Carol Del Cielo is our guest blogger this week. On May 19, she reported here on Virtual Graffiti, about how Florence is fighting the vandalism of its monuments with an innovative tool—the tablet computer. This time she reports on an exhibition she saw on a recent visit to New York City where she grew up. Carol is an anesthesiologist in Santa Barbara, studies Italian, and has strong ties with her relatives in Italy.
While I was in New York, I saw an exhibition called “The Elegance of Food.” This show celebrates the Italian love of both fashion and food. After opening at the Museum of the Markets of Traiano in Rome in May 2015, The Elegance of Food arrived in New York City. The exhibition is presented by the Italian Trade Commission in collaboration with L’Unindustria, the general confederation of Italian industry. The objective is to explore the interchange between the cultures of food and creativity “Made in Italy.” The show includes 58 dresses and accessories chosen by the curators Stefano Dominella and Bonizza Giordani Aragano. It also includes photographic and video images that trace the contemporary creative journey where “beautiful and well made” Italian-style blends with culinary splendor. The exhibition is a demonstration of how fashion has been able to draw inspiration from good food.
The clothes fashioned by top designers, from 1950 to today, together with the creations of rising designers, tell the untold story of the seductive blend between fashion and taste. The designers include Etro, Valentino, Gucci, Romeo Gigli, Gattinoni, Salvatore Ferragamo, Moschino, and Laura Biagiotti. For example, Etro’s slogan is “We are What We Eat” hence the marvelous prints of the Fashion House are enlivened with pasta and raw shellfish, in graphic compositions created with digital images, where lunches, very Italian in their representation, are transformed into a kaleidoscope of colors and flavors.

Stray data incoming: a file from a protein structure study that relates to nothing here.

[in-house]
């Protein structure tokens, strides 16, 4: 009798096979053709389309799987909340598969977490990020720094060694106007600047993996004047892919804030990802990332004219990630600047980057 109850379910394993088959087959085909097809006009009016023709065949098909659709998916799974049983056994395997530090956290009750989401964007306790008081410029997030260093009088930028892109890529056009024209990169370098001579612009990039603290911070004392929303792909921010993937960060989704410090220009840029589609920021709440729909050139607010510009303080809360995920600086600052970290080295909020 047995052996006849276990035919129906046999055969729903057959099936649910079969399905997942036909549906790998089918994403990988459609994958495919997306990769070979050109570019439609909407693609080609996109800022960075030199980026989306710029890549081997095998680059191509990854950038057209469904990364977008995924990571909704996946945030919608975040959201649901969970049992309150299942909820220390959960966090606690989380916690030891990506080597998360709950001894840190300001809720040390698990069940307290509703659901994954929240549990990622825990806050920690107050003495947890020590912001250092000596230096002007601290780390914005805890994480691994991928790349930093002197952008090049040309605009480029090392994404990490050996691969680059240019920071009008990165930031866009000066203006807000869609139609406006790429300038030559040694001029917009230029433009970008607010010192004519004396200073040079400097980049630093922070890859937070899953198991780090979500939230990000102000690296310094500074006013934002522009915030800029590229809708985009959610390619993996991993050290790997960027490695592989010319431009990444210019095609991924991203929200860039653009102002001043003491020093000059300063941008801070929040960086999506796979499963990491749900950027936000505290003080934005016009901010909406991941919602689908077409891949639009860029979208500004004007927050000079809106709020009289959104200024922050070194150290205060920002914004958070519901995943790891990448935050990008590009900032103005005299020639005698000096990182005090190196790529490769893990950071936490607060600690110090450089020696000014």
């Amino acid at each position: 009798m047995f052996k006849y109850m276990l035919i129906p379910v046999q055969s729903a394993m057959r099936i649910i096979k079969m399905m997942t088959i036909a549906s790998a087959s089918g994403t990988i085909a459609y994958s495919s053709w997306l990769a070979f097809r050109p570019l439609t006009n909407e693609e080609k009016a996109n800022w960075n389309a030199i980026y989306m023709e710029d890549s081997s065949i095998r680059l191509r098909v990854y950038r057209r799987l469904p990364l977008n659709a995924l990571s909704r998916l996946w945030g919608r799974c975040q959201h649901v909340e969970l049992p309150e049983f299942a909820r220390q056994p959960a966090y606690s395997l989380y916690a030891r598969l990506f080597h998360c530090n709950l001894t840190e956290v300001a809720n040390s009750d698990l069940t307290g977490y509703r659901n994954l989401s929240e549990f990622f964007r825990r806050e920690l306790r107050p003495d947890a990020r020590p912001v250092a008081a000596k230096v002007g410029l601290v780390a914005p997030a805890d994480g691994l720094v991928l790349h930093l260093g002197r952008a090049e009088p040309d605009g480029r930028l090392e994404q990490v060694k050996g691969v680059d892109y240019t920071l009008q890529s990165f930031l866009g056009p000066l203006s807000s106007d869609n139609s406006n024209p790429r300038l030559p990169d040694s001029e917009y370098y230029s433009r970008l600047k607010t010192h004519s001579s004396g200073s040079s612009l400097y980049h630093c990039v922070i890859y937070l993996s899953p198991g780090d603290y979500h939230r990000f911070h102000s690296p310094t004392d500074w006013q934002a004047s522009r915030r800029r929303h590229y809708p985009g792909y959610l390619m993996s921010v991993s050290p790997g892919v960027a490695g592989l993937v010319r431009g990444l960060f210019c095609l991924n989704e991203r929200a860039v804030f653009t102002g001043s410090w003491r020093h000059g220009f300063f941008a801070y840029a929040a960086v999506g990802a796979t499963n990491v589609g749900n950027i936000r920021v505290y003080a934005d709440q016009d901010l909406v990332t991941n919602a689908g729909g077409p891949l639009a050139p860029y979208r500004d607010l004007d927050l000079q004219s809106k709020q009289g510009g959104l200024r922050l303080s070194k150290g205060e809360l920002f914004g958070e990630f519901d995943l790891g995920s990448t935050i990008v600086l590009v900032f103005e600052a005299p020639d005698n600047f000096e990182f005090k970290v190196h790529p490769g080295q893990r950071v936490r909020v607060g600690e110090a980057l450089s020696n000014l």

The show has a surreal aspect because all of the things are not what people usually expect to see on outfits. The first garment that people see as they enter the exhibition is “the bread dress” by Gattinoni. The dress is composed of a sculpted bustier with real ears of corn and trousers embroidered with glazed and crystallized biscotti and pretzels. Another designer, Tiziano Guardini, created a dress inspired by 19th century fashion which is accented with olive branches and leaves.
There is a gown by Giorgio Armani that is inspired by bamboo, a delicate and robust plant at the same time, more and more in vogue in the eco-friendly industry. Salvatore Ferragamo, a pioneer in the use of poor materials like cork, raffia and hemp, chose to exhibit some of his most famous shoes taken from his precious historical archive. Ken Scott, the gardener of fashion and only American designer, chose to praise food through bold prints on his dresses, that is, peas, artichokes, and apples that became “a marvelous garden” to wear.
This exhibition is intended to strengthen Italian exports. With $67.7 billion of exports annually, fashion is the industry leader in Italy. Food is third with $45 billion of which $20 billion are in wine. Interior design is second with $50 billion in exports.
Says the curator, Stefano Dominella, “I have often been questioned in recent years about the paroxysm that is focusing our attention…on the one hand, on hedonism, body care, being lean and fit at any cost…and on taste and gluttony generally springing from food anxiety. It is in this climate of “Dolce Vita” that I developed the idea of a show that combined fashion and food. To smile at this strange pairing, but also to deepen understanding and to raise awareness of the many shades tied to it, not the least of which is respect for nature and the environment.”